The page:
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Fleet Maintenance Tips: Have you Reviewed your Tire Program Lately? part two of NATIONAL TIRE SAFETY WEEK (JUNE 27 – JULY 3RD)

Posted by Wesley Hall, CTP on 6/16/22 3:21 PM
Wesley Hall, CTP


Have you reviewed your Tire Program, lately? In part two of this Blog Series we provide best practices that can be applied to help keep your tire maintenance cost down and your drivers safe! 

The U.S. Tire Manufacturers Association (USTMA) consumer awareness campaign is fast approaching. National Tire Safety Week, on June 27 – July 3, 2022 is the annual initiative aimed to spread awareness of the importance of proper tire care and maintenance.

We previously reviewed how tire cost is the second-highest expense within a fleet’s maintenance program.

Tires_Option2_Position6_TemplateEveryone agrees that managing the tire program can be a daunting task for fleet managers. The programs are challenging to maintain and extremely expensive to have an “automated” system, resulting in having a dedicated technician manually track all information or hiring an outside vendor at an additional cost. Most major tire manufacturers have tire pressure monitoring systems (TPMS), but they can be cost-prohibitive to implement and difficult to manage. They also have tools that help track the tread depth of the tires and integrate with your fleet maintenance software, but it still requires an employee or service provider to enter and upload the information.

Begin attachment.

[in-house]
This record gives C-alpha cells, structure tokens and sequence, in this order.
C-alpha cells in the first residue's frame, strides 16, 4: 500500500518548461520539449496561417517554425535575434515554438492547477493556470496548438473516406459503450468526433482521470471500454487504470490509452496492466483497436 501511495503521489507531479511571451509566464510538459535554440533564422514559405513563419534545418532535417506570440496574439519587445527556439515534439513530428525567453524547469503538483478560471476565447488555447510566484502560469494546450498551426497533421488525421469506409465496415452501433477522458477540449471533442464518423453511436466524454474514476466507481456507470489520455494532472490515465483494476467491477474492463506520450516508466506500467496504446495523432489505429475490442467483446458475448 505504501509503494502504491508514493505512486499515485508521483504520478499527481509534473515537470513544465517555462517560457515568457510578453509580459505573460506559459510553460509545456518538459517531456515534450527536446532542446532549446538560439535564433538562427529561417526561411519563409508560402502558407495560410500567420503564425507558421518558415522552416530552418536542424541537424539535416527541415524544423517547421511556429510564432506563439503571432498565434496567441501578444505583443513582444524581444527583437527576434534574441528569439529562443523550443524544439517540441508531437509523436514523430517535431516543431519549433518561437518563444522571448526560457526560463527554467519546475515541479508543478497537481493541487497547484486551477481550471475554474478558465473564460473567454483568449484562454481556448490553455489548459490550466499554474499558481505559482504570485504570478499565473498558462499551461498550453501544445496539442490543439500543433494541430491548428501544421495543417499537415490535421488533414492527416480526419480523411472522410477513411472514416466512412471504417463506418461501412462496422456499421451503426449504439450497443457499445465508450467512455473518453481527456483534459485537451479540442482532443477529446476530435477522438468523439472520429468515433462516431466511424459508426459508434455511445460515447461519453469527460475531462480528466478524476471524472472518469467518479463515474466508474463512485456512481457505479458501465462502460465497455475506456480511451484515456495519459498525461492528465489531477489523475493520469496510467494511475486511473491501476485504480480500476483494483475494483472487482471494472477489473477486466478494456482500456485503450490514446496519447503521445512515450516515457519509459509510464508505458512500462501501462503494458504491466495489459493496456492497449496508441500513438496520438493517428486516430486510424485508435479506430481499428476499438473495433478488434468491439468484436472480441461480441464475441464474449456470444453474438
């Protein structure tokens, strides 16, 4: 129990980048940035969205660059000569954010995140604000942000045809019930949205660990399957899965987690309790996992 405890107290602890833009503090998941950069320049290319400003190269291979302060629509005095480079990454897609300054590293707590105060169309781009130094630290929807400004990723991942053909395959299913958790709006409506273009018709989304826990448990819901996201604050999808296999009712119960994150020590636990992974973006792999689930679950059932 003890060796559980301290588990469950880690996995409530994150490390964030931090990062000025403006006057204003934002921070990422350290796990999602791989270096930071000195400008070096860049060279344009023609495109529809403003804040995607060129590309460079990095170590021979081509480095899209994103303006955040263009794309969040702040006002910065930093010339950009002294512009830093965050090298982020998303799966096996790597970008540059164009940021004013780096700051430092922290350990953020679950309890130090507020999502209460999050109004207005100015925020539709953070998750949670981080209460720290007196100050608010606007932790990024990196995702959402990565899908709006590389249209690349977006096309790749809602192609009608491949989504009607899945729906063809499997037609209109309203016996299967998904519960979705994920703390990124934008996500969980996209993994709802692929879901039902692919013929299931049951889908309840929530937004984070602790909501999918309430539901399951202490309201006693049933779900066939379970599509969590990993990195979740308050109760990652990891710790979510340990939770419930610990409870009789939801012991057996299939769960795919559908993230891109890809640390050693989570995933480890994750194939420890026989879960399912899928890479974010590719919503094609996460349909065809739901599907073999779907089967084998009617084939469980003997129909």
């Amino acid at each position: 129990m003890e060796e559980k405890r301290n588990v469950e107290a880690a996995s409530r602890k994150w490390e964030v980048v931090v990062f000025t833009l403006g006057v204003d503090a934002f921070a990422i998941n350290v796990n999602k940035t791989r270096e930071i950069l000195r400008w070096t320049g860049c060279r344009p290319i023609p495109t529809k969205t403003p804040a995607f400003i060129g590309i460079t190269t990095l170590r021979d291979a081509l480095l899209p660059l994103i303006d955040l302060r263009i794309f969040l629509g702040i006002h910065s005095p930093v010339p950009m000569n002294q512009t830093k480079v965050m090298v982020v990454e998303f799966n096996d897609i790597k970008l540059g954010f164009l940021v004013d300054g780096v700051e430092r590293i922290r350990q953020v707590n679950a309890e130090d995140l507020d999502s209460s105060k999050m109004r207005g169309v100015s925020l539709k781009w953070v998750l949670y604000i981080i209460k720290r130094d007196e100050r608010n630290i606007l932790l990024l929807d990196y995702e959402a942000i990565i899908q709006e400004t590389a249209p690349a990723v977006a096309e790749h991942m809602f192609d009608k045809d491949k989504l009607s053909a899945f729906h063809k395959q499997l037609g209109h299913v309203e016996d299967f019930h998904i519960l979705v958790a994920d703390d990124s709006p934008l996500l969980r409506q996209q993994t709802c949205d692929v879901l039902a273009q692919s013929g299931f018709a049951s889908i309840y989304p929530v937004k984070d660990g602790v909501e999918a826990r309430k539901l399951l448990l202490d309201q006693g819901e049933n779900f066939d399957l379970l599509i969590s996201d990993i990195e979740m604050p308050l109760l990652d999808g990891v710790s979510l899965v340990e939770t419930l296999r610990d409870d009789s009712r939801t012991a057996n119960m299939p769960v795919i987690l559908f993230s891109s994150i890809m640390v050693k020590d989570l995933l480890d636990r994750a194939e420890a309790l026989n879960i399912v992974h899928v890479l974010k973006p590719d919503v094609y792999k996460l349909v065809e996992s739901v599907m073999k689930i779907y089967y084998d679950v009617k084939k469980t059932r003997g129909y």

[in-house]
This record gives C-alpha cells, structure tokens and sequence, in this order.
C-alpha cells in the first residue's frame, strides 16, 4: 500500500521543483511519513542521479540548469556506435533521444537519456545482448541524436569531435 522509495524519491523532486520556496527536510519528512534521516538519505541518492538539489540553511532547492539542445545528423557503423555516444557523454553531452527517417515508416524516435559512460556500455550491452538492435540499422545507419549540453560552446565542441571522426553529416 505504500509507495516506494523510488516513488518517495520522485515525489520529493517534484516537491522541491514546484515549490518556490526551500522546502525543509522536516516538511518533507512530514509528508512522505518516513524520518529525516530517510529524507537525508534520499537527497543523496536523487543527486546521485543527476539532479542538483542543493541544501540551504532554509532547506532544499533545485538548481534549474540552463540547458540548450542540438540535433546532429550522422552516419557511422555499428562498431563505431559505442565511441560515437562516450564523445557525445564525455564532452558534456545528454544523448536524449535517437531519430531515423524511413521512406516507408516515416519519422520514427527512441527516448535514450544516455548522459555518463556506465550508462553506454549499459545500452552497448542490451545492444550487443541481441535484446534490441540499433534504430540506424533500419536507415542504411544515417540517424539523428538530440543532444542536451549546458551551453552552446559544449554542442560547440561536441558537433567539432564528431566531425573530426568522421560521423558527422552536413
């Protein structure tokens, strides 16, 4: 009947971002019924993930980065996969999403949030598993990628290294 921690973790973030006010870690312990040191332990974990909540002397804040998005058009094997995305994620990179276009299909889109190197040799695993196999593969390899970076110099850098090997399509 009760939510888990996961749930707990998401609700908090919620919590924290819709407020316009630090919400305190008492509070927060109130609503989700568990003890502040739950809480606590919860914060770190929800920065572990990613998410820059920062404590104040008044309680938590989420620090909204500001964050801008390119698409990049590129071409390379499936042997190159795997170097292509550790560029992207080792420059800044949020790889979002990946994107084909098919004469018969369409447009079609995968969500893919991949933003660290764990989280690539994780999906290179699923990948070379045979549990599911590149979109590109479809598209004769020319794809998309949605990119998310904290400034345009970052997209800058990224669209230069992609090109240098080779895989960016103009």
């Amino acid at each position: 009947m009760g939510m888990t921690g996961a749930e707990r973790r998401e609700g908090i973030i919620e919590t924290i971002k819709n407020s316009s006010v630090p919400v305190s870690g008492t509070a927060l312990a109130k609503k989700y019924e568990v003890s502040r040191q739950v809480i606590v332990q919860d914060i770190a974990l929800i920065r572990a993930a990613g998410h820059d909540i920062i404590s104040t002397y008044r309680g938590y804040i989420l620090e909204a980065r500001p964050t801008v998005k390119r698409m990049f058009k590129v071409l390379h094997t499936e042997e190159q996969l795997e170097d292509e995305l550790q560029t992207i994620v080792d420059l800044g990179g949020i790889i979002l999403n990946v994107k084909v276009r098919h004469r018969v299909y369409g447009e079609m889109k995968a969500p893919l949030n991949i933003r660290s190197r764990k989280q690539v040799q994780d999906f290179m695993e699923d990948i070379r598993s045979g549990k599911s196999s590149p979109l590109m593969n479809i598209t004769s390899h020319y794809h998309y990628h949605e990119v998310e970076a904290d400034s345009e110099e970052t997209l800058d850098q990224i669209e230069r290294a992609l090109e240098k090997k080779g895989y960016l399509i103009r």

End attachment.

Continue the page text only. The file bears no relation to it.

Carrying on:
Best Practices

Below are some additional best practices to take into consideration for your fleet and help reduce unexpected costs: 

  • Schedule a tire pressure audit for equipment parked off-site
  • Leverage the partnership with your tire provider and have fleet checks performed
  • Make sure all yard tractors have magnets installed on the bumper to pick-up Foreign Object Debris (FOD)
  • Have an established fleet air pressure and communicate this to operations and maintenance through yearly training, posted signs, and decals on the equipment
  • Raise awareness and communicate lost tire counts along with costs due to low air pressures on a quarterly basis to drivers and technicians
  • Perform a scrap analysis with your tire provider on an appropriate interval based on volume to determine reasons for failures

Continuous preventative care, training and ongoing tire checks will ensure your drivers stay safe and will save you money in the future.

Topics: Fleet Safety, Fleet Management